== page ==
Optimizing donor experience: How to implement UX into fundraising
What is UX (or user experience design)? Taken at face value, UX can seem massive, costly and trendy. From established corporations to AngelList startups, everyone is doing it and doing it differently. But at the end of the day, the purpose of UX is to organize and label your content in a more understandable way so it’s easily accessible to everyone, regardless of age and digital literacy. This is crucial in fundraising, especially considering most nonprofits promote a cause or a set of values—not necessarily a physical product. A smart UX strategy can keep the user or visitor motivated all the way through, eventually securing them as a donor.
UX can help your nonprofit understand prospect donors better and potentially increase conversion rates. And while not all methods will be applicable to your organization, here is a list of UX approaches we’ve pulled together to help you get started.
As Tom Kelley from IDEO puts it, “Personas are based on real data and users, gathered through research interviews and observations.” With all the existing data available these days, it can be super useful for organizations to group known details about their audience into a comprehensible set of descriptions—or personas—such as age, gender, location, motivations and needs.
Stakeholder input is particularly important for the UX team in gathering organizational insights, needs and goals that might not have been previously stated at the launch of a given project. Asking your stakeholders directly can be key in avoiding a lot of unnecessary guesswork.
No matter how you segment your audience in emails or social media channels, they all land on the same website or page. A good sitemap is the foundation of any website redesign, and card sorting is one useful way to help build that foundation. In card sorting, the UX team will identify key features for a design project and place each item on a post-it or index card. Then, they will ask participants to arrange those cards into a logical treemap structure. After that, the team will compare the results and determine the taxonomy of each group. This makes organizing your content feel less like a headache and more like a fun activity (we hope). In addition, the participants could be the donor, the client, the designer or even kids!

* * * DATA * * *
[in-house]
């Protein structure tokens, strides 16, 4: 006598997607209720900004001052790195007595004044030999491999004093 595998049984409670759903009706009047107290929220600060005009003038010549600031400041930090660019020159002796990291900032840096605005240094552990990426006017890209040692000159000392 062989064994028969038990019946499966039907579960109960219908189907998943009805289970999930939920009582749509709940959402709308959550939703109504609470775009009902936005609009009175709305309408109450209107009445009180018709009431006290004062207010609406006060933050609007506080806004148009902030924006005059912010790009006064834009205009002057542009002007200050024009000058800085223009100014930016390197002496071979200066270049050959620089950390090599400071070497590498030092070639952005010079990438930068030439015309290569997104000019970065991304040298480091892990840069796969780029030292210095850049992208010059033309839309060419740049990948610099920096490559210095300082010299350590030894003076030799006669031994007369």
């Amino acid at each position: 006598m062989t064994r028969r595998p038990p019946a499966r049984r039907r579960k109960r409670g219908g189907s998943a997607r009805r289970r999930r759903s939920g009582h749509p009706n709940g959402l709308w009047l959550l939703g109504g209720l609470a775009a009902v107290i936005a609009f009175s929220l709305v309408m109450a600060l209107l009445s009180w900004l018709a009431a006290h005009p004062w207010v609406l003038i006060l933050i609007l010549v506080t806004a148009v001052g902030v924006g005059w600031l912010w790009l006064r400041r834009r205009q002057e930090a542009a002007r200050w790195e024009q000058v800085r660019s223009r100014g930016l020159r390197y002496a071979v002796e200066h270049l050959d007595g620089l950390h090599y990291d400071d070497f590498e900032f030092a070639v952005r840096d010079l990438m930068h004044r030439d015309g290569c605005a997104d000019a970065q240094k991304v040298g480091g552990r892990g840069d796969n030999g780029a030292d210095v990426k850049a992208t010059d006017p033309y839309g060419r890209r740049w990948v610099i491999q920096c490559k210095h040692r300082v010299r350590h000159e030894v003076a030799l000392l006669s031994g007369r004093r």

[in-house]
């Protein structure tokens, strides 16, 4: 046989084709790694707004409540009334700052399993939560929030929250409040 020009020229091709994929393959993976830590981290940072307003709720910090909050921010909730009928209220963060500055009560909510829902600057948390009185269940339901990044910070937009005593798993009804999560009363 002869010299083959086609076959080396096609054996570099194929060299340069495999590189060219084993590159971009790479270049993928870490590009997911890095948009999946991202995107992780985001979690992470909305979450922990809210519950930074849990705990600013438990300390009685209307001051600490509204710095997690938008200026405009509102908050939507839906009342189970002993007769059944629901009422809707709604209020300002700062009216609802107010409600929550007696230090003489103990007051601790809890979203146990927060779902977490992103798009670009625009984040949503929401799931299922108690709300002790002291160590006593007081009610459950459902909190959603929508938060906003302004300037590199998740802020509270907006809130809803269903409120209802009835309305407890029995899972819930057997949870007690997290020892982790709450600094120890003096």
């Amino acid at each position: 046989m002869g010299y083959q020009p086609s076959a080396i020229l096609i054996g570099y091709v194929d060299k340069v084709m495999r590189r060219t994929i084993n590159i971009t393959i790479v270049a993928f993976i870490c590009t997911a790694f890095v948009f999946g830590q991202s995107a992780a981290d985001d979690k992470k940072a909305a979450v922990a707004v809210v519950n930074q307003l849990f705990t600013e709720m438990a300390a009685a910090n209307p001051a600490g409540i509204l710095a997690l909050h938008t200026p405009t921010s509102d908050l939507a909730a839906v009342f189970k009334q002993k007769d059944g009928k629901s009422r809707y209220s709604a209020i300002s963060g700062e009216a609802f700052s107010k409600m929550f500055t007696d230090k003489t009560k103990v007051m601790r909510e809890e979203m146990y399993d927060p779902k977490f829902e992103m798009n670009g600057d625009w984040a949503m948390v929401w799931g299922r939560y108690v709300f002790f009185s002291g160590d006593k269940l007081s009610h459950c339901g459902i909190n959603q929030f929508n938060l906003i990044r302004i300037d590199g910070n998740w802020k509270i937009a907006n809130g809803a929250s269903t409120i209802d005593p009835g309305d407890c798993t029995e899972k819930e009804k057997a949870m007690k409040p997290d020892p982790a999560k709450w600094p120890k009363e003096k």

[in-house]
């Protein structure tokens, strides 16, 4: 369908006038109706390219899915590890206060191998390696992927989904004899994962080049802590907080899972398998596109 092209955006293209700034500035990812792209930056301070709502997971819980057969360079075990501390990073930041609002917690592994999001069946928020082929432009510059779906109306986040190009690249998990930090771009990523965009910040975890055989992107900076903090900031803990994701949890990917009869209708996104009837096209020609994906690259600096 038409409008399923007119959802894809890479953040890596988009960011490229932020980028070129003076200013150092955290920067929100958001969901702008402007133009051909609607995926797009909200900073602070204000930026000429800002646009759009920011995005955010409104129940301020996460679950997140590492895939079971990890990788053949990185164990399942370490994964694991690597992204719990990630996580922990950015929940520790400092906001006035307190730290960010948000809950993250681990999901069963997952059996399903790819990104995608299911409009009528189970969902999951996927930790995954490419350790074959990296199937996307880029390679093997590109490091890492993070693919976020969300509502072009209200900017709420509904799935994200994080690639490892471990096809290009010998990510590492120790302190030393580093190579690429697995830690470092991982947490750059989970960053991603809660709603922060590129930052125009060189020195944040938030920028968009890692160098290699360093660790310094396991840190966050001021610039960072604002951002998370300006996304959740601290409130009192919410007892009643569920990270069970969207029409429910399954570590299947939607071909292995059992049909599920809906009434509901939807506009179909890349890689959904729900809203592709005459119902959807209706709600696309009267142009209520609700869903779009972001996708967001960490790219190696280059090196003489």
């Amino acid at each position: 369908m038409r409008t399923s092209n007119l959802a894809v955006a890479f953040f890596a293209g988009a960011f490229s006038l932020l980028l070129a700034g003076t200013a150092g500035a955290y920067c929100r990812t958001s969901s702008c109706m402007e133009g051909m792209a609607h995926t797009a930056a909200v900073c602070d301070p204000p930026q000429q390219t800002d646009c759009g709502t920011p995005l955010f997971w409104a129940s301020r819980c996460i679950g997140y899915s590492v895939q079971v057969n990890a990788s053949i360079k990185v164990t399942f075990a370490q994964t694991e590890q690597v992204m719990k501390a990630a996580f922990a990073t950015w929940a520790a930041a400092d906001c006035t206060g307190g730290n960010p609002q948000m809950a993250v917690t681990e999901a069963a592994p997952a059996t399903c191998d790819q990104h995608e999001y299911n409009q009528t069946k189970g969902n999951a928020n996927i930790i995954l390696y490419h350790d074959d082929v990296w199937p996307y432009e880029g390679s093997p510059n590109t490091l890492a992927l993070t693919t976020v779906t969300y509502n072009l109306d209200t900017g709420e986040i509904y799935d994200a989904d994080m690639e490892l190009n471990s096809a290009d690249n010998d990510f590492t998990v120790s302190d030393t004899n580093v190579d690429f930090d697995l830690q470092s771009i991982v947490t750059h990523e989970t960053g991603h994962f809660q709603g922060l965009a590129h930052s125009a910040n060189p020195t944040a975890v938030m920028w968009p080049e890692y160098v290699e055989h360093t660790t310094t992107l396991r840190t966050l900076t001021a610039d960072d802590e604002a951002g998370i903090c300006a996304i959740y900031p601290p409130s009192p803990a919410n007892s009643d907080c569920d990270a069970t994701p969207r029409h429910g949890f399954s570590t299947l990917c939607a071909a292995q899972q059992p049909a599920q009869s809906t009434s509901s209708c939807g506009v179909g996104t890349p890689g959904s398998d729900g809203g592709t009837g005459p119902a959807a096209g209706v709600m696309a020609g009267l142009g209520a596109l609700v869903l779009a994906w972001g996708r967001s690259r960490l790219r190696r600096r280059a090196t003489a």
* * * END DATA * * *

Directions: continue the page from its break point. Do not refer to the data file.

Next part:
"A picture is worth a thousand words," as the old saying goes. Storyboards are a set of illustrations that show how an end-user might interact with the digital product you are creating. The power of this visual approach not only helps designers pinpoint where problems might arise, but also clarifies their solutions in a more simple, clear-cut way.
As fundraising professionals, we test our websites, forms and emails hundreds of times across nearly all browsers and devices. We know the design and functions by heart. But we are not the user or first-time visitor. Having someone external to play with your prototypes and complete several easy tasks will provide your nonprofit with a fresh perspective on things. A usability test gives your organization the chance to observe audience behavior up close and personal, taking research to a more ethnographic level.
Running Optimizely A/B testing has become more and more popular among nonprofits, whether it’s testing out images, copy, typographies, layouts and more. This method is almost effortless to set up and can save your nonprofit a lot of wasted time from debating back and forth on such things. However, since this method is completely quantitative, campaigns that naturally garner higher traffic are more likely to benefit from the results—such as year-end or holiday campaigns.
As I mentioned before, every company does UX based on their own needs and business goals; every project has a different timeline and scope. No matter which method you choose to implement, it’s always good to pause for a minute and think, “What value will this bring to the donors?”